Has anyone else found it near impossible to get a diagnosis?

For the last ten years I have been managing some sort of arthritic condition. The closest diagnosis I've been able to get so far is "polyarthritis" but I'm fairly certain what I have must be in the spondyloarthritis family. It flares up in seemingly random joints and dies down and is usually accompanied by dactylitis. Until a current unusually bad flareup, however, I've been unable to persuade my GPs to look at it as an ongoing condition rather than a series of isolated incidents.

I've got, for the first time, a consultation with a rheumatologist next week and this is going to sound a bit strange but I'm feeling almost exam-type stress about it. What if I miss my once in a decade opportunity to find out what this is and more importantly get it treated?

Has anyone else found it this difficult to get treatment? And what happens after diagnosis, is it a battle every single time a flareup happens or is it easier once the condition has an official label on it?


  • Airwave!
    Airwave! Member Posts: 2,458

    Typically OA will ‘come and go’ and change according to weather conditions, following this can be time consuming whilst diagnosing and managing can Add to the workload. A diagnosis of arthritis may not give you want but result in a prescription for varied painkillers which your body will soon become used to and have little long term effect. Typically this chain of events may have a downside on how you see yourself and your hopes for the future, not what a GP is hoping to achieve for you.

    Finding out which type of arthritis you are suffering from may not make much difference to the treatment you receive since the factor that brings us together is pain.

    Our emotions follow the ups and downs of our illnesses and is as natural as our moods, we have to be aware and guard against our very powerful thoughts. There are many ways to do this, a referral to a Pain Clinic would be a good start.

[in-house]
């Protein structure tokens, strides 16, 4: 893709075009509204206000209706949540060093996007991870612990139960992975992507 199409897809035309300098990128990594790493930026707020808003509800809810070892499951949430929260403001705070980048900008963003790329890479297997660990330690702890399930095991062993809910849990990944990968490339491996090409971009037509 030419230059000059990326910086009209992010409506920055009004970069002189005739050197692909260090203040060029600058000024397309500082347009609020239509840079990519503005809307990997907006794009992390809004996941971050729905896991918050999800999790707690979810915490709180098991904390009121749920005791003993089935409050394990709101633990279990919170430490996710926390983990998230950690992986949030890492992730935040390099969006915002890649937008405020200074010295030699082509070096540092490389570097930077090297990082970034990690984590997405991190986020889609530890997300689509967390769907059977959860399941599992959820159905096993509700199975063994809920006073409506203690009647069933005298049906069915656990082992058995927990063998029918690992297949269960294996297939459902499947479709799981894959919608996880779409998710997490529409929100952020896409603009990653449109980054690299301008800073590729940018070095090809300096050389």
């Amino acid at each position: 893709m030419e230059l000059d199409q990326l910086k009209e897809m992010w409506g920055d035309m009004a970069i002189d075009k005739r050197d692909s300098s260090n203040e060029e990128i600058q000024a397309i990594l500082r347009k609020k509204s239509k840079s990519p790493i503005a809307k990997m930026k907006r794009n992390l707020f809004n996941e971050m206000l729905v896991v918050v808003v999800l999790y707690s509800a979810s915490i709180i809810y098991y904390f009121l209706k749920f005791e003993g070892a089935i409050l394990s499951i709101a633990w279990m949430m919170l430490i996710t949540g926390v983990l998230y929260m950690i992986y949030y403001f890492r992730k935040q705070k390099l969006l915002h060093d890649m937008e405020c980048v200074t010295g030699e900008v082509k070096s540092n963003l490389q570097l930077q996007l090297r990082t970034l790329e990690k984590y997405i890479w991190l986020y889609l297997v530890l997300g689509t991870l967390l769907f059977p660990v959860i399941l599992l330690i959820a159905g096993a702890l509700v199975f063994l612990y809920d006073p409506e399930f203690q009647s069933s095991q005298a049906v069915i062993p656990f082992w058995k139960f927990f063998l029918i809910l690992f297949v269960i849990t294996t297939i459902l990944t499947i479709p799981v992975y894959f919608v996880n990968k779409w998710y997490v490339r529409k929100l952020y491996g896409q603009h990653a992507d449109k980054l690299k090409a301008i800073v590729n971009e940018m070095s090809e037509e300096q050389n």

• stickywicket
    stickywicket Member Posts: 27,707

    People do, understandab,ly, tend to want a 'proper' diagnosis but it doesn't actually make a great deal of difference which is useful because many people go for years with a sort of umbrella term diagnosis before something happens to make things clearer.

    if you have an autoimmune type of arthritis - any autoimmune type - you'll be put on DMARDS. If you don't it'll be a matter of going back to your GP for pain relief, physio etc.

    To me (I've had RA and OA for years) 10 years sounds a very long time to have an autoimmune arthritis without deformity. if you've had no DMARDS.

    Don't stress about the appointment. Note any questions you want to ask (Don't take a thick file😉) and be sure to listen to the answers. Taking someone with you as a second pair of ears is useful.

    If at first you don't succeed, then skydiving definitely isn't for you.
    Steven Wright
  • Lilymary
    Lilymary Member Posts: 1,740

    I agree with Stickywicket, make a list of the points you want to cover, and take brief notes on the replies. I haven’t yet come across a doctor who had any problem with this. If you can, take someone with you who can take the notes, that way it’s easier for you to focus on what the doc is saying and raise any questions you might have there and then, rather than being distracted writing stuff down. I often accompany my Mum in medical appointments so we can do this, (at 91 she has a whole raft of medical conditions, and frequently gathers new ones), and it works well.

  • I believe Dr. Google does more good than allopathic doctors...Naturopaths and homeopathics too. I've lived with OA too too long and not many doctors have helped. Physical therapy can help keep joints moving. Cortisone does more damage than good, and often temporary help if any.

    Work with supplements to help ease joint issues...I have for years. And I can't stop the aging but it's all worse with aging.

  • pisica
    pisica Member Posts: 19

    My path to diagnosis was similar, although not entirely the same. I had general hand and foot pain and stiffness that varied in intensity, with different joints affected at different times, combined with a lot of tendonitis and tenosynovitis. I'm fortunate to have always had very good and helpful GPs, who all (5 of them over about 8 years) believed I had some kind of inflammatory arthritis. It took 3 rheumatology visits across 5 years to get a diagnosis of Psoriatic Arthritis. The first specialist told me I had early-onset osteoarthritis (I was still in my 30s at the time), the second time I saw him he finally agreed that I did have Joint Hypermobility Syndrome, and said that that must be what was causing the osteoarthritis, despite the fact that there was still no sign of it on X-rays and I was swallowing pain medication like it was going out of style. My third appointment was, thankfully, with a different specialist, who took one look at my dactylitis and tenosynovitis and diagnosed me on the spot.